Acceptance: How to accept something you want to change

One of the reasons that I wrote my most recent project, HabitualApp, was the work and reading I have been doing over the past two years or so on personal growth.

Of all the ideas and concepts I came across, one of the hardest to really get to grips with, or to “internalise”, is understanding how to accept reality as it is, rather than focusing on what I think it should be (or want it to be). This is often called ‘self acceptance’ when it refers to looking at yourself, who you are right now, and accepting it.

Self Acceptance – Accepting Reality

My difficulty was understanding how I could accept things about me, and yet still have a goal to improve. How could I set a goal to get better at something, and at the same time accept that my current ability is OK? This seemed like a direct conflict.

Eventually I started to differentiate between accepting things as they are, and understanding what I want them to be. I realised that can be distinct concepts. This is a bit abstract, so let me take an example:

I often have ideas that are quite complex and theoretical and I want to share these with my friends. So I write something, or sit down with a friend, and talk them through my latest idea. They don’t understand me, and I get very frustrated. In a few cases, we even end up arguing about it. This was not something that I wanted.

However, I had to accept a simple fact. My communication skills were what they were. They were not great (and maybe still aren’t :-)). Fine OK. This didn’t make me a bad person. This didn’t make me a failure. It is nothing more than a fact. Like my height.

Here is the hard part, the bit that I really struggled to internalise. While it is OK to not be great at communicating, it is ALSO ok to want to change it. They are not mutually exclusive. This was a realisation, and when combined with one additional idea, it became very powerful.

Self Responsibility – Shaping Reality

That idea is “self responsibility”. Once I have accepted that I want to be better at communicating. I take responsibility for it. Personally I think “taking responsibility” consists of two aspects:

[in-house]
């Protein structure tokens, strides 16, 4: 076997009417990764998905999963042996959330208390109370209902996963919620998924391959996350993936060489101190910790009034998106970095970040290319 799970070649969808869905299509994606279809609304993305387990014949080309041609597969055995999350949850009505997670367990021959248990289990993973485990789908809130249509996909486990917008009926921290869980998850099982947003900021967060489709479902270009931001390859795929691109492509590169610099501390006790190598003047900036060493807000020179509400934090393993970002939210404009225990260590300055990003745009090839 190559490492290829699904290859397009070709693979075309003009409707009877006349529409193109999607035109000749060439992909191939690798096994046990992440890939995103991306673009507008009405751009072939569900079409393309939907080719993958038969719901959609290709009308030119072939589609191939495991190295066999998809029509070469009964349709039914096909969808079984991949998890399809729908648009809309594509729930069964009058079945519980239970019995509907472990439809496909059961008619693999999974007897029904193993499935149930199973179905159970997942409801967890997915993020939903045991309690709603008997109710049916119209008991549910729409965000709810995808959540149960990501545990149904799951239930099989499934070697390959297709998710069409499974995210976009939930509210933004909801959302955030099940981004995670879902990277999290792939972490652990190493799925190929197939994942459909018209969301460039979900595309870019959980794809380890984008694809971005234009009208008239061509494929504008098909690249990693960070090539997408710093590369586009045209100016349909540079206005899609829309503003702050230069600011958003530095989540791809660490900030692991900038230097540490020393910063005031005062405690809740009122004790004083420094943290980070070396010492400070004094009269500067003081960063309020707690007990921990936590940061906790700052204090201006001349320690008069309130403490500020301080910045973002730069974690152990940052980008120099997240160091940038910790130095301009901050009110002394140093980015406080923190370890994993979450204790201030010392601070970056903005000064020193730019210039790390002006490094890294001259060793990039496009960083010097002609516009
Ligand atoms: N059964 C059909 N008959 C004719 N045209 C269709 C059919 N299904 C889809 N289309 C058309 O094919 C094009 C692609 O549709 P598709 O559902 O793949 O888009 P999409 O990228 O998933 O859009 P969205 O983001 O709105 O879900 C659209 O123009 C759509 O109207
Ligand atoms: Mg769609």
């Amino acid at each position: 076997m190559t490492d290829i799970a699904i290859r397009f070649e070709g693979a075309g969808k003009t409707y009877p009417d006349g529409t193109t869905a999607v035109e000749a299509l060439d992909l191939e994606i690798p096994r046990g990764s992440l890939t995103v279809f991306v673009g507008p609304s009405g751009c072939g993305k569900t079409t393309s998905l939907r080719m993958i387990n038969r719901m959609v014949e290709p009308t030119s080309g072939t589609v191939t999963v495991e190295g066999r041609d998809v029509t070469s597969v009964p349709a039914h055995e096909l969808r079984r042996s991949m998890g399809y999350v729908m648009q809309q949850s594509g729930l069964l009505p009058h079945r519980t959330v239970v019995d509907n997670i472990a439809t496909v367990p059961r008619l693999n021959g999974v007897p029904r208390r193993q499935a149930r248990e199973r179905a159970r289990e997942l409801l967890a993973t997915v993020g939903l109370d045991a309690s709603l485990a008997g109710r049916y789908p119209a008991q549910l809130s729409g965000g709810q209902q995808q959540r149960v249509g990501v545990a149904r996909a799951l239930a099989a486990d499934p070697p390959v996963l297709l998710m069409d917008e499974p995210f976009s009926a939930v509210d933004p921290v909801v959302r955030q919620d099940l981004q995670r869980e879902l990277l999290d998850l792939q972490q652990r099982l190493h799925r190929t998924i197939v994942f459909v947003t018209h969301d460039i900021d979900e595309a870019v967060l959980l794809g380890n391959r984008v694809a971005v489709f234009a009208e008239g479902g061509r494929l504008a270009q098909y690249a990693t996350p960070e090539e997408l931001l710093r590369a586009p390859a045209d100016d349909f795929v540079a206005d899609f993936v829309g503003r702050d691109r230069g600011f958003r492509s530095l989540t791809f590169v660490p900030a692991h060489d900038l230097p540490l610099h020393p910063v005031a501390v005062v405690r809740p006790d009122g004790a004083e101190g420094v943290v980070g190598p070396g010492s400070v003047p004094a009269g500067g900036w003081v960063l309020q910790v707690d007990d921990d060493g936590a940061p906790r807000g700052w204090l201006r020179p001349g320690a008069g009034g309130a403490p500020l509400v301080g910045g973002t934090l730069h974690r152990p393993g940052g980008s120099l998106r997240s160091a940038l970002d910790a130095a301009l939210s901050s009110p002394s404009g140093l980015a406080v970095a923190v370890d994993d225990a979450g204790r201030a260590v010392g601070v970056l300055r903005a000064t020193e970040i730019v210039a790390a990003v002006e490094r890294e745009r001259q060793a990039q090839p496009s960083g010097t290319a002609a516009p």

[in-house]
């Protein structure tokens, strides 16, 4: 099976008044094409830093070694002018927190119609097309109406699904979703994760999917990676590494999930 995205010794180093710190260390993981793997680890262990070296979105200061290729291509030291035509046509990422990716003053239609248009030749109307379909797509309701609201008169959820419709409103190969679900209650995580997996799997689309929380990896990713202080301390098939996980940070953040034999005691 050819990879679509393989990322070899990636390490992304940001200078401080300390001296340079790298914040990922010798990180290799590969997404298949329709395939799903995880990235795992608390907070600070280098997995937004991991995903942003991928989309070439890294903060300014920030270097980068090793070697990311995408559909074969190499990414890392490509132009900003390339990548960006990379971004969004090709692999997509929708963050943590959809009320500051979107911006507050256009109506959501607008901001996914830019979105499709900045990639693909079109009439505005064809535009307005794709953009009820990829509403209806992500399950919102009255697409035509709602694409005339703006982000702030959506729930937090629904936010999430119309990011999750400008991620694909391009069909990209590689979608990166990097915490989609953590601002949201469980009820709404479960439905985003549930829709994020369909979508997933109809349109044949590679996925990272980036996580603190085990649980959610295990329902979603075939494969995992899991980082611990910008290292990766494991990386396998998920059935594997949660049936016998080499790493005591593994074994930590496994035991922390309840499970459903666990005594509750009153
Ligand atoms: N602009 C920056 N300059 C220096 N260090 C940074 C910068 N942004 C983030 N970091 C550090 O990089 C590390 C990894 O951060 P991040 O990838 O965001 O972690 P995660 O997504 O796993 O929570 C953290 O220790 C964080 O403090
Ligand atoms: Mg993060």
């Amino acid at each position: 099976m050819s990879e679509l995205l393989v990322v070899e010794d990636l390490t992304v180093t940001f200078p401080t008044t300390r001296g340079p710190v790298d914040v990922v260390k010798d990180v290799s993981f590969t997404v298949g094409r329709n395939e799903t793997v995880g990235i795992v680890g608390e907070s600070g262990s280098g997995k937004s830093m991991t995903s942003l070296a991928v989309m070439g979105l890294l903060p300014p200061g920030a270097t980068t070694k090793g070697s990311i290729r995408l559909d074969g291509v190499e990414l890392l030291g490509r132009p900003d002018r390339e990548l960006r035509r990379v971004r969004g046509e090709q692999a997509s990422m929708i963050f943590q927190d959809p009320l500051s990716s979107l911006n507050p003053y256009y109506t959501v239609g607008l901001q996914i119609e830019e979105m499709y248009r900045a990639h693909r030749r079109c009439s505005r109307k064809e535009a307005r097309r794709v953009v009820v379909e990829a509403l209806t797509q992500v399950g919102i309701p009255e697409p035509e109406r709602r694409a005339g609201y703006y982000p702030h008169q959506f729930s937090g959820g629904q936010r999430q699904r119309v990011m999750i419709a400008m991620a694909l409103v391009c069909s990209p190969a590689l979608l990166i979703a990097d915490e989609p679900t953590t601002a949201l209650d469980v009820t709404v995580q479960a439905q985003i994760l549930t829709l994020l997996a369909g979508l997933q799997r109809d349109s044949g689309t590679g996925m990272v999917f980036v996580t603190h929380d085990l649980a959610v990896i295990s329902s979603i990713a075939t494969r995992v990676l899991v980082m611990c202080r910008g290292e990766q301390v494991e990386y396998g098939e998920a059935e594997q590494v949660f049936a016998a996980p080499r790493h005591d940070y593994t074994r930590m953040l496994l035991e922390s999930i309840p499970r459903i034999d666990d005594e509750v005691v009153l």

1. I want something to change
  2. I realise it will only change if I make it change.

This leaves me in a state where I am OK saying I’m not a great communicator. I’m OK saying I want to be a better communicator, and I know that I will get better only if I do something to actually get better. After that, I found it impossible to not do something about it. I would actually get uncomfortable if I didn’t spend time working on improving it.

In this case I decided to do a series of conference talks. By pushing myself to present ideas to a group of people I was able to practice different communication styles, and get useful feedback. I was lucky enough to have a colleague I could work closely with, and easy access to a community who were able to give good feedback. However if that had not been the case I would have still found a suitable audience.

Internalising these two concepts into my daily experience has had two noticeable effects. The first is that I am a lot less stressed. When I notice something in my life that is not right, there is no associated feeling of guilt, which means there is no stress. This has allowed me to be more honest with myself about who, and what I am. The second effect I noticed is that I am significantly more successful at actually changing those things in my life I want to change. I have even noticed an improvement in self esteem as a result.

One of the tools that I have been using to explore these changes is 30 day trial habits. This was the reason I wrote HabitualApp.